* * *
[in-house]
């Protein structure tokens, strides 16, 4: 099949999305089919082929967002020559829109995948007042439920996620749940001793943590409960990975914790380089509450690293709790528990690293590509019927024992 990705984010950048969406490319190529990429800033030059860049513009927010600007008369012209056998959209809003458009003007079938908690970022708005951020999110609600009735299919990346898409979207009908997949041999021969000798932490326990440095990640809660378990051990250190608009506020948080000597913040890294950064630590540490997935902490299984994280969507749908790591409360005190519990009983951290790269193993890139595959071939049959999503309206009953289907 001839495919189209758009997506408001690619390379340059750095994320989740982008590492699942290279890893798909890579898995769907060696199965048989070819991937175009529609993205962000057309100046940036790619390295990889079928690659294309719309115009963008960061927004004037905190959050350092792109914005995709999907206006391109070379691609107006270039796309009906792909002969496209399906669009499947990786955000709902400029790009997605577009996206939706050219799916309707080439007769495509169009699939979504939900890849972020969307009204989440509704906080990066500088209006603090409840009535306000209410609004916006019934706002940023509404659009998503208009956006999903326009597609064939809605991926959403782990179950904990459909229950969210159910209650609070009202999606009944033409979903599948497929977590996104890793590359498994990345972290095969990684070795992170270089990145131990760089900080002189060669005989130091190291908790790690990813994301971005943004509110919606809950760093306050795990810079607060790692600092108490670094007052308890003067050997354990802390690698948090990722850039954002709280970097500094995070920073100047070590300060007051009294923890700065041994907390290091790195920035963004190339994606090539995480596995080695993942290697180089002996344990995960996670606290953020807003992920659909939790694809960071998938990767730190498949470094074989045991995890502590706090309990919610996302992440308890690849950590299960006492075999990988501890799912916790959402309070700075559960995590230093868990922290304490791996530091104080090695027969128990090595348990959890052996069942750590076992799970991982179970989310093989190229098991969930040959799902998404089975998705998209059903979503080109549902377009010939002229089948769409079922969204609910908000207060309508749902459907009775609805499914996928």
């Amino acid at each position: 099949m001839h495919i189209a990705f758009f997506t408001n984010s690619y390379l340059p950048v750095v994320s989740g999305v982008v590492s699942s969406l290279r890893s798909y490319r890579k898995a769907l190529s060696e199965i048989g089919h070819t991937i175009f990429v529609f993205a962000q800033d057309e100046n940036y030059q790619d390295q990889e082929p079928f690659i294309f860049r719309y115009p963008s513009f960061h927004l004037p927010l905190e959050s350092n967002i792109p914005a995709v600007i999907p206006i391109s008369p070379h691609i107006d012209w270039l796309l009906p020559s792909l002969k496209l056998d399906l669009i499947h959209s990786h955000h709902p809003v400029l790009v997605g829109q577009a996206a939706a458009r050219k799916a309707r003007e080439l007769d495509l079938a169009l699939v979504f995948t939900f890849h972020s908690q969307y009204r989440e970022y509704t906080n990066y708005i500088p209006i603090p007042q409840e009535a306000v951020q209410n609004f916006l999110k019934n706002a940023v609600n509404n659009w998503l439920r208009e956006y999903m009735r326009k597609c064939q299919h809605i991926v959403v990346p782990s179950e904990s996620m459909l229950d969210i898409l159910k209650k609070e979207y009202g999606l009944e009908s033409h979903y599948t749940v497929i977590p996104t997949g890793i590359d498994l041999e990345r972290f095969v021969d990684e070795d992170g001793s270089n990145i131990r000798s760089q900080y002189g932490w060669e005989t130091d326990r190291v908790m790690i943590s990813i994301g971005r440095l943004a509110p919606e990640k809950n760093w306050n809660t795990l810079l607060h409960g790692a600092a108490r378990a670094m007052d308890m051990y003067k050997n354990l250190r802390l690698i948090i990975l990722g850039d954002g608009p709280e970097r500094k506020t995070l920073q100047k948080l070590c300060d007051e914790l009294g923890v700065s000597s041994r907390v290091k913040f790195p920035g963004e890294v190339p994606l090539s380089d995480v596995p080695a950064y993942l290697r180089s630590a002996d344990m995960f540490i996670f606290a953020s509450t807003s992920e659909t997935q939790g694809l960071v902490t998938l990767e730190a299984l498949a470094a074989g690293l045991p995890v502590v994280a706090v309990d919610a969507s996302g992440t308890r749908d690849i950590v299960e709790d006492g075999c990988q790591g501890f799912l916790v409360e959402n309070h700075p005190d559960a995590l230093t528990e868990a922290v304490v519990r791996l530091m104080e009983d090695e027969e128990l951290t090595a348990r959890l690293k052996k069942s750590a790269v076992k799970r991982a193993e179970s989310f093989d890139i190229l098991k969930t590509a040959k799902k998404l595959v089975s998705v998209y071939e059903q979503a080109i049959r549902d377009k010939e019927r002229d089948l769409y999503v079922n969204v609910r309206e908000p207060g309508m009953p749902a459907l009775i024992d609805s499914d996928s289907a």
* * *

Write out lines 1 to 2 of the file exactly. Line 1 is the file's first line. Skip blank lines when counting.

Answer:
[in-house]
């Protein structure tokens, strides 16, 4: 099949999305089919082929967002020559829109995948007042439920996620749940001793943590409960990975914790380089509450690293709790528990690293590509019927024992 990705984010950048969406490319190529990429800033030059860049513009927010600007008369012209056998959209809003458009003007079938908690970022708005951020999110609600009735299919990346898409979207009908997949041999021969000798932490326990440095990640809660378990051990250190608009506020948080000597913040890294950064630590540490997935902490299984994280969507749908790591409360005190519990009983951290790269193993890139595959071939049959999503309206009953289907 001839495919189209758009997506408001690619390379340059750095994320989740982008590492699942290279890893798909890579898995769907060696199965048989070819991937175009529609993205962000057309100046940036790619390295990889079928690659294309719309115009963008960061927004004037905190959050350092792109914005995709999907206006391109070379691609107006270039796309009906792909002969496209399906669009499947990786955000709902400029790009997605577009996206939706050219799916309707080439007769495509169009699939979504939900890849972020969307009204989440509704906080990066500088209006603090409840009535306000209410609004916006019934706002940023509404659009998503208009956006999903326009597609064939809605991926959403782990179950904990459909229950969210159910209650609070009202999606009944033409979903599948497929977590996104890793590359498994990345972290095969990684070795992170270089990145131990760089900080002189060669005989130091190291908790790690990813994301971005943004509110919606809950760093306050795990810079607060790692600092108490670094007052308890003067050997354990802390690698948090990722850039954002709280970097500094995070920073100047070590300060007051009294923890700065041994907390290091790195920035963004190339994606090539995480596995080695993942290697180089002996344990995960996670606290953020807003992920659909939790694809960071998938990767730190498949470094074989045991995890502590706090309990919610996302992440308890690849950590299960006492075999990988501890799912916790959402309070700075559960995590230093868990922290304490791996530091104080090695027969128990090595348990959890052996069942750590076992799970991982179970989310093989190229098991969930040959799902998404089975998705998209059903979503080109549902377009010939002229089948769409079922969204609910908000207060309508749902459907009775609805499914996928």